Spirit Cave Man friend of the court brief: As we did in the Kennewick Man case, where we successfully supported the position of the scientists in seeking access to the remains of Kennewick Man for scientific study, last month the OAC submitted a friend of the court brief in support of the defendant Bureau of Land Management. The brief was written by Brad Lepper, assisted by Al Tonetti, Bob Riordan, Elliot Abrams, and attorney's Brad Baker (former OAC member) and Alan Schneider (Kennewick Man case attorney). The brief focuses on the Fallon Paiute-Shoshone tribe's claim of cultural affiliation with the subject human remains, particularly the tribe's conflation of the concepts archaeological cultures and ethnic groups, claiming that the prior equates to the latter, which we contend is not the case. See the OAC Document Library for a copy of the brief.

U.S. S. 1378 and HR 3446, reauthorizing appropriations for the Advisory Council on Historic Preservation (ACHP) and the Historic Preservation Fund (HPF): These are "clean" bills, i.e., they do not amend Section 106 of the National Historic Preservation Act (NHPA) [see below]. Reauthorization of appropriations, i.e., funds, to the ACHP and the HPF, by which State Historic Preservation Offices (SHPOs) are federally funded, are periodically required. These bills are noncontroversial.

U.S. House Resources Committee, Subcommittee on National Parks, Recreation, and Public Lands, discussion draft to amend Section 106 of the NHPA: The draft bill by Committee Chair Rep. Pombo (R-CA) to amend Section 106 of the NHPA by limiting Federal agencies to only considering properties listed in or formally determined eligible for listing in the National Register of Historic Places (NRHP) would eliminate the need for Phase I surveys and end consensus determinations of eligibility (DOEs) between Federal agencies and SHPOs. Consensus DOEs exceed listed or formal DOEs by 4:1. Each year, approximately 80% of all properties found to be eligible for listing in the NRHP are found eligible through the consensus process as a result of Phase I surveys. The draft bill faced strong opposition when the Subcommittee heard testimony this summer. Due to strong opposition to the draft bill, it has been moved back on the priority list of issues Rep. Pombo's committee's are dealing with. Issues such as amending the Endangered Species Act and the National Environmental Policy Act are now a higher priority for Rep. Pombo and his committee's. The Chairman of the Subcommittee is gathering information on what's wrong with Section 106 and will likely make another attempt to draft a bill sometime next year. The OAC's Government Affairs Committee Chair is a member of the American Cultural Resources Association (ACRA) Government Affairs Committee, and through ACRA will be kept abreast of activity in the U.S. Congress on this matter.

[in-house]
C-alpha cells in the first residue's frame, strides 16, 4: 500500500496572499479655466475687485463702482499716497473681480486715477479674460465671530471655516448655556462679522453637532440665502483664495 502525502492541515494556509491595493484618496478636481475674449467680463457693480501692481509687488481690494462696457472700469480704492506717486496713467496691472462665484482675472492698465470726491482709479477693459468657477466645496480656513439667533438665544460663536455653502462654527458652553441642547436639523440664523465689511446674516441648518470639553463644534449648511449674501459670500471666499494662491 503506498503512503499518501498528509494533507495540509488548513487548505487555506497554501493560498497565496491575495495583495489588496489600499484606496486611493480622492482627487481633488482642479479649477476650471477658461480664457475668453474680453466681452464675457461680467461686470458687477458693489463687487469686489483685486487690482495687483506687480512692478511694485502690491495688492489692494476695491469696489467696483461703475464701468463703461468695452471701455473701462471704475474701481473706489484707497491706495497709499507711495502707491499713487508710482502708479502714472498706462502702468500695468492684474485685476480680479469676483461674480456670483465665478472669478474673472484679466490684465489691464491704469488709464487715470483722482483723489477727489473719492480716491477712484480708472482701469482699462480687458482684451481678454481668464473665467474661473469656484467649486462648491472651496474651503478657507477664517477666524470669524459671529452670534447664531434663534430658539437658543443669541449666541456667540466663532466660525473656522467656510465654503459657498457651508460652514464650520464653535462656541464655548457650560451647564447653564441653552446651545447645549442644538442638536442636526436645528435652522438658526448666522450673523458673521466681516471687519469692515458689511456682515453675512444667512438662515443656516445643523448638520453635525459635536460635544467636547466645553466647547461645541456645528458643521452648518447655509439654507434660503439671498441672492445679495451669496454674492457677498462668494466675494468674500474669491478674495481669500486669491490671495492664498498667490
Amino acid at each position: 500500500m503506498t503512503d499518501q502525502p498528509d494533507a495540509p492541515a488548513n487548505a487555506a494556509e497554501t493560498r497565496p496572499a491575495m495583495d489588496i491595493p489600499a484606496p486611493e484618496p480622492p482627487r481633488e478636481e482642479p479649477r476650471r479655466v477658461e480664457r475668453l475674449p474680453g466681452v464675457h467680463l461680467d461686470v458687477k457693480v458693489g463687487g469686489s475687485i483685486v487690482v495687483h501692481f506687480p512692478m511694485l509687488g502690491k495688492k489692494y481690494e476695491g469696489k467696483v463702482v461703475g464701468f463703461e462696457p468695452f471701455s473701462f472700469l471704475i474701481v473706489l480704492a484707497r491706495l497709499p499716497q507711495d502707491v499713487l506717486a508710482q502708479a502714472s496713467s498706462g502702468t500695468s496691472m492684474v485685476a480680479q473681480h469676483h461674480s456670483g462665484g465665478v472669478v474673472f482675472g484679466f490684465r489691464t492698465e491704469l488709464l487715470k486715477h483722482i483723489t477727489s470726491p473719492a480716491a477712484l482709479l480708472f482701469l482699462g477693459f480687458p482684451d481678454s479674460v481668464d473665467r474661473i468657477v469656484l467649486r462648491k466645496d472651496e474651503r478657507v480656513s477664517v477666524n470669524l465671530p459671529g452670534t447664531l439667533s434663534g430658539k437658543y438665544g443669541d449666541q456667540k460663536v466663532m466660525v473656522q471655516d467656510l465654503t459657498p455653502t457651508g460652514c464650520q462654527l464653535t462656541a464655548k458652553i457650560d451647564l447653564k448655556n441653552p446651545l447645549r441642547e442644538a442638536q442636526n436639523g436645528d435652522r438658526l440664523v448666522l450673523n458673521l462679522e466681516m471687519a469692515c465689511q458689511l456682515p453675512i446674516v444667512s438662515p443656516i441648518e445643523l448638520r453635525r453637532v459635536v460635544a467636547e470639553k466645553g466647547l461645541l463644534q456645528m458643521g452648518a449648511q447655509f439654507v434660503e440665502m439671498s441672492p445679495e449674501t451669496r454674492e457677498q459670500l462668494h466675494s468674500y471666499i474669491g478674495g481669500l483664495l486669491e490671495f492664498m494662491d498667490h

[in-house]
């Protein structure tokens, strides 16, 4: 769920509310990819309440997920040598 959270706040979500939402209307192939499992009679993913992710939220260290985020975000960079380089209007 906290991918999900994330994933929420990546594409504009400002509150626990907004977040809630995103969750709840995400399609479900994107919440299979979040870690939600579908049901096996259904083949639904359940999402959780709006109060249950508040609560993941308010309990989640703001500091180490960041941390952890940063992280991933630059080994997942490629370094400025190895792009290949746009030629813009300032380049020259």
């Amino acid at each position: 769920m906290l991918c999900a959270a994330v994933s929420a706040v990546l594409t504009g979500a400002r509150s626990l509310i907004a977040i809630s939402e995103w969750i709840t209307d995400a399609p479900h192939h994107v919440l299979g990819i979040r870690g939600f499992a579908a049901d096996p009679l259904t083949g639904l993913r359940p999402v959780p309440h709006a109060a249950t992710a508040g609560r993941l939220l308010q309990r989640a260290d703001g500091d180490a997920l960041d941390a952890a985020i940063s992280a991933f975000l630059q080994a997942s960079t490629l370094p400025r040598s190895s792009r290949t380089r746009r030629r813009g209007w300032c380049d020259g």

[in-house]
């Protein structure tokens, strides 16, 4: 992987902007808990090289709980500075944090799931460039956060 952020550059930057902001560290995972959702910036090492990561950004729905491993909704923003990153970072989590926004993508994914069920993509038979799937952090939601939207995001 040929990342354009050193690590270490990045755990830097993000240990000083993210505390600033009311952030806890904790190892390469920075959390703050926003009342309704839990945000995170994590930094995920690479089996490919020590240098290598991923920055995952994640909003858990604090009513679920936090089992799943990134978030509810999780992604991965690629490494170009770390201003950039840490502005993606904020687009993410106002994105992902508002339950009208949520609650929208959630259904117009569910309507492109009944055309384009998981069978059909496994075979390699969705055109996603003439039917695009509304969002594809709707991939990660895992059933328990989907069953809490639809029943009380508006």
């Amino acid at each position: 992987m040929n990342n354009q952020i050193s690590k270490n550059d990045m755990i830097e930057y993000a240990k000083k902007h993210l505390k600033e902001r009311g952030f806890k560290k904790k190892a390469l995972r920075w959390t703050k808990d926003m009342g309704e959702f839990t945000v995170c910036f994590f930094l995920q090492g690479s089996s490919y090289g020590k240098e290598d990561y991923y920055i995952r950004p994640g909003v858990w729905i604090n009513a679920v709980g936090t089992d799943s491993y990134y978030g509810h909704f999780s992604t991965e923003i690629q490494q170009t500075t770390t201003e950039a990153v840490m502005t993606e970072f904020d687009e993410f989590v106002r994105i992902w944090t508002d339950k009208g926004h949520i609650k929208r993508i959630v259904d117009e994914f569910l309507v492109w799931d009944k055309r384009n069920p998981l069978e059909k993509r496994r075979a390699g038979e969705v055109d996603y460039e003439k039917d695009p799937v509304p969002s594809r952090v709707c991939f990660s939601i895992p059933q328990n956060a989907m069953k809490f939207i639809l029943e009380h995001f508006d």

Ohio S.B. 193, oil and gas production and timber harvesting on state owned or controlled lands: We have been in email communication with the Ohio Environmental Council – OEC (with whom we are affiliated as an eco-network member organization) concerning the adverse effects such production and harvesting could have on the state's archaeological heritage if archaeological investigations are not undertaken prior to granting leases for such purposes. The OEC is a government watchdog and environmental policy organization that acts as our eyes and ears at the statehouse. The OEC recently testified that the bill does not contain sufficient environmental controls, including concern for Ohio's historical heritage.

Ohio H.B. 346, Ohio Historical Society (OHS) income tax contribution fund: In September, a bill was introduced and is before the House Ways and means Committee to allow taxpayers owed a state income tax refund the option to voluntarily contribute all or a portion of their refund to OHS. Persons could also contribute to the fund independently of the tax refund program. This program would be similar to the current option to donate tax refunds to the Ohio Department of Natural Resources for conservation programs, which annually generate between $500,000 and $900,000.

Ohio has a two-year legislative cycle. Bills introduced into the Ohio General Assembly in 2005 and not acted upon will automatically be carried over into 2006. At the end of 2006, all bills not acted upon will die and would have to be reintroduced in the 127th Ohio General Assembly.

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